There is more than enough psychobabble in this world, and not enough genuine insight. I picked up Five Minds for the Future by Howard Gardner unsure if I would find anything worthwhile but intrigued by his previous writings. A professor at the Harvard Graduate School of Education, Gardner is a leading theorist behind the notion of “multiple intelligences’ – the idea that intelligence is a diverse capacity, rather than a simple score on an IQ test.
The concept of multiple intelligences is both helpful and transformative, broadening the concept of intelligence to cover, for example, emotional intelligence as well as the knowledge of facts and concepts. It takes little reflection to recognize that a failure to develop emotional intelligence can doom an individual to ineffectiveness — no matter how much knowledge the person possesses.
In Five Minds for the Future, Gardner points to five different modes of thinking, described as minds, that will be vital for effectiveness and success in the future. It is no accident that the book is published by Harvard Business School Press.
Gardner describes the disciplinary mind, the synthesizing mind, the creating mind, the respectful mind, and the ethical mind as five essentials for the future. Christian readers will gain a great deal from reading Gardner’s book. Much of what he has to say is immediately applicable to life, to ministry, to education, and to parenthood. Christians will want to say more than Gardner says in many respects, but his analysis of these five minds should be very helpful to the reader.
As a matter of fact, I found the book immediately relevant to my responsibility as an academic president — and to the work of the Christian ministry. His secular analysis should lead to good biblical reflection. As I read his layout of these five minds, I thought of Paul’s instruction to ministers in 1 and 2 Timothy.
Five Minds for the Future will help parents to think about their children in a new light. The Christian parent must aim for more than is found in Gardner’s secular analysis, but certainly not for less. The same is true for the Christian educator.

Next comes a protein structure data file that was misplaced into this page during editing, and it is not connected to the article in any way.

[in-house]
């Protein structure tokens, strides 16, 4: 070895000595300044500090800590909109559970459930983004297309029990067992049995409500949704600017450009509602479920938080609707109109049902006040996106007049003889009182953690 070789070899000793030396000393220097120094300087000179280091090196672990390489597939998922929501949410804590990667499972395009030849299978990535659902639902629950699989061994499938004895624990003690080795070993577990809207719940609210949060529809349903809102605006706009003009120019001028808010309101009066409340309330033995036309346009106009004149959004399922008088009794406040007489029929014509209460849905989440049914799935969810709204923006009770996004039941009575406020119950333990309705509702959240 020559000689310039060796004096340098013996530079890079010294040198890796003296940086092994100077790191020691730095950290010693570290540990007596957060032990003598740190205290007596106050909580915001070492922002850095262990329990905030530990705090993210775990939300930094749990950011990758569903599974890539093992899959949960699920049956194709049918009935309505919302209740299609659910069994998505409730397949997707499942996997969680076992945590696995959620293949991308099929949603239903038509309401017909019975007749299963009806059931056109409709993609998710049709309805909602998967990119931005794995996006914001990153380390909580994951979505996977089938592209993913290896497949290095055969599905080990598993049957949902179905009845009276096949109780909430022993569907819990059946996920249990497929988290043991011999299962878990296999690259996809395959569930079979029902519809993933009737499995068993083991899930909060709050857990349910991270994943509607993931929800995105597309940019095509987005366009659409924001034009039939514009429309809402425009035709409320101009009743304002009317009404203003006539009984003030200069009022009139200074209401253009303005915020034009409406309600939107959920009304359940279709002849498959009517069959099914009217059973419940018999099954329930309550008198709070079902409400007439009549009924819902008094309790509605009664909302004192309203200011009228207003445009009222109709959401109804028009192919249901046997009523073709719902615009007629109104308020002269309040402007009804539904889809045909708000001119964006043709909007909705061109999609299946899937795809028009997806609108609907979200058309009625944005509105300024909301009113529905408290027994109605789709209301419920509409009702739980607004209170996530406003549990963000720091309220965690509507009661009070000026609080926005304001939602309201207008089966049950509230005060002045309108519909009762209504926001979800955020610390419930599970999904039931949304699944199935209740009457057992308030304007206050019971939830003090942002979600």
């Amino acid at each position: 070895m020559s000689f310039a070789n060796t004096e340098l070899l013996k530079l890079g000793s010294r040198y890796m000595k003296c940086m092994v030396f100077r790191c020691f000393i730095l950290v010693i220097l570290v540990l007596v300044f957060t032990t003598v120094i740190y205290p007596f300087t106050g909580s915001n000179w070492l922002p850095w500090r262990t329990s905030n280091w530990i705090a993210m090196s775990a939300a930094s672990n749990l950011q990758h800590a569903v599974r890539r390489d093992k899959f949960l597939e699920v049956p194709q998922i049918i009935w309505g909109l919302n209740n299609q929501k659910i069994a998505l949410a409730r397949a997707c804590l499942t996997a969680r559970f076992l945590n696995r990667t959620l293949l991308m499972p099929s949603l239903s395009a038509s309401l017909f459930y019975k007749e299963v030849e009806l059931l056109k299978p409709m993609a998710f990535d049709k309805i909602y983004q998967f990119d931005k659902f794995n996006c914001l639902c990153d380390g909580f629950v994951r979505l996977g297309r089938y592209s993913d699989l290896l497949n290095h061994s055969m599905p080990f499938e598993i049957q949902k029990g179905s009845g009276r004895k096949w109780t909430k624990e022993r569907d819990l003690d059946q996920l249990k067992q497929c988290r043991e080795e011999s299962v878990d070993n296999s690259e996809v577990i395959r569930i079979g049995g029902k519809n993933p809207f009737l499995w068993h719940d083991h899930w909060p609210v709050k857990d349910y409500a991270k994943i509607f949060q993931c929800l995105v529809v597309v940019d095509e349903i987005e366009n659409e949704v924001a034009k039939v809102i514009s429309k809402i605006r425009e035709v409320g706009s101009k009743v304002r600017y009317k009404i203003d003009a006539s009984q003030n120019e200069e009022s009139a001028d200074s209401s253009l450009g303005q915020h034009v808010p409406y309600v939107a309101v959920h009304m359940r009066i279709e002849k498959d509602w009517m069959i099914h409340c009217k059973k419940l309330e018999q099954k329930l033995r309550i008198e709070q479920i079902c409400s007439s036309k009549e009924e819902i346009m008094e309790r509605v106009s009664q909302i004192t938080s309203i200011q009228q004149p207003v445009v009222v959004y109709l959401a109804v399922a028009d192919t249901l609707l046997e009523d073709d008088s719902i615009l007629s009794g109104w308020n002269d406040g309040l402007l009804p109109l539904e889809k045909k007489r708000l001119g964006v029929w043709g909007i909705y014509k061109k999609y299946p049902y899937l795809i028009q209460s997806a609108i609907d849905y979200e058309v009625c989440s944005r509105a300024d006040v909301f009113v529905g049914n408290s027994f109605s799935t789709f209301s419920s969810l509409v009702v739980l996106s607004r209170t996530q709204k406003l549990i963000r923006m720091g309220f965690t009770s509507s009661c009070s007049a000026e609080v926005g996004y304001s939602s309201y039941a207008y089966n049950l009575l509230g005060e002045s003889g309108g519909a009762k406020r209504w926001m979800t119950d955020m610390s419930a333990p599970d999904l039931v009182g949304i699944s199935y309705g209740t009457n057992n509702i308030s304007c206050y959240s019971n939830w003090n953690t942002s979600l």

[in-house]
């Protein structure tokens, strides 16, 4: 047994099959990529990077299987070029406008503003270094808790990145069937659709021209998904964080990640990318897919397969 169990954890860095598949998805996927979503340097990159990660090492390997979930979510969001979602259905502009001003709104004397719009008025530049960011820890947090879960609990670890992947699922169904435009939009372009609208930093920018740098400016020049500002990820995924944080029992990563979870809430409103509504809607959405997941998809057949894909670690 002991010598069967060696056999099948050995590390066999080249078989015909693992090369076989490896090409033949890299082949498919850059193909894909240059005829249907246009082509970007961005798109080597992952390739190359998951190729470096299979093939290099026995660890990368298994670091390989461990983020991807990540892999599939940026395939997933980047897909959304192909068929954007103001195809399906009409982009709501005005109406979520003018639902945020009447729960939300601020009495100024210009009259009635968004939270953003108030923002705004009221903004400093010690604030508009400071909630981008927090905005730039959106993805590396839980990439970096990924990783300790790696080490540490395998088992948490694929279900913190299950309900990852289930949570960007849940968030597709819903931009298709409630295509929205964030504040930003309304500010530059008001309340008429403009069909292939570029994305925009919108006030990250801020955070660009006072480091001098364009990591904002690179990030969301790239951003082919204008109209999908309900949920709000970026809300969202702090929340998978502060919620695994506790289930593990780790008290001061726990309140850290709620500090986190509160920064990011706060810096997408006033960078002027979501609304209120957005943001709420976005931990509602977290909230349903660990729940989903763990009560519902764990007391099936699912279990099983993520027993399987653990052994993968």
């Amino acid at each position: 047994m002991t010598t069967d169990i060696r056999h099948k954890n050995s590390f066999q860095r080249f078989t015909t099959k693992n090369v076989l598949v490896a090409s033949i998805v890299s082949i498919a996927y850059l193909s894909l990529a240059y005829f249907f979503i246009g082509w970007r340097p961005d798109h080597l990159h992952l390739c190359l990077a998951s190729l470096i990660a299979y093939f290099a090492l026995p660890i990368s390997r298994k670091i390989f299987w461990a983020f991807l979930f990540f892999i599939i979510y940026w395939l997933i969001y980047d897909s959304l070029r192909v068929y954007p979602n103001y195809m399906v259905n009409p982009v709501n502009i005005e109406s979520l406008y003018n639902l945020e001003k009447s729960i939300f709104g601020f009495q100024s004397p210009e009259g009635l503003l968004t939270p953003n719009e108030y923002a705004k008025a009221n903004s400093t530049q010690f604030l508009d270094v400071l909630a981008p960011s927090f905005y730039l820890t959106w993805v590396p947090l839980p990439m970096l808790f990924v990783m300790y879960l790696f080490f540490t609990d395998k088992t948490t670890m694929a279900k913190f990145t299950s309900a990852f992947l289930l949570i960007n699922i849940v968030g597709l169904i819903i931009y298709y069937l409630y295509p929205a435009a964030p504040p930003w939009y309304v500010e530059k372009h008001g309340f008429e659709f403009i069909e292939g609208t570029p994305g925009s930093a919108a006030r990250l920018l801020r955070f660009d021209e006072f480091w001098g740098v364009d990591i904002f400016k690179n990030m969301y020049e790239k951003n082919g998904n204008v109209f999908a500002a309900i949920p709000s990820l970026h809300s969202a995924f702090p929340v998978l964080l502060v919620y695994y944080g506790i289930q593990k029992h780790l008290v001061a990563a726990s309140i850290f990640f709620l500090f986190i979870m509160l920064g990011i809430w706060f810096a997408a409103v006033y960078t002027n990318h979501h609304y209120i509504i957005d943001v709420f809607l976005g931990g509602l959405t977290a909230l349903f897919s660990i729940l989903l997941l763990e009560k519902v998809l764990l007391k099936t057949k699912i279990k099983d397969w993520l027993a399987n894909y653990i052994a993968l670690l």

When one speaks of cultivating certain kinds of minds, the most immediate frame of reference is that of education. In many ways, this is appropriate: after all, designated educators and licensed educational institutions bear the most evident burden in the identification and training of young minds. But we must immediately expand our vision beyond standard educational institutions. In our cultures of today–and of tomorrow–parents, peers, and media play roles at least as significant as do authorized teachers and formal schools. More and more parents “homeschool” or rely on various extra-scholastic mentors or tutors. Moreover, if any cliché of recent years rings true, it is the acknowledgment that education must be lifelong. Those at the workplace are charged with selecting individuals who appear to possess the right kinds of knowledge, skills, minds–in my terms, they should be searching for individuals who possess disciplined, synthesizing, creating, respectful, and ethical minds. But, equally, managers and leaders, directors and deans and presidents, must continue to perennially develop all five kinds of minds in themselves and–equally–in those for whom they bear responsibility.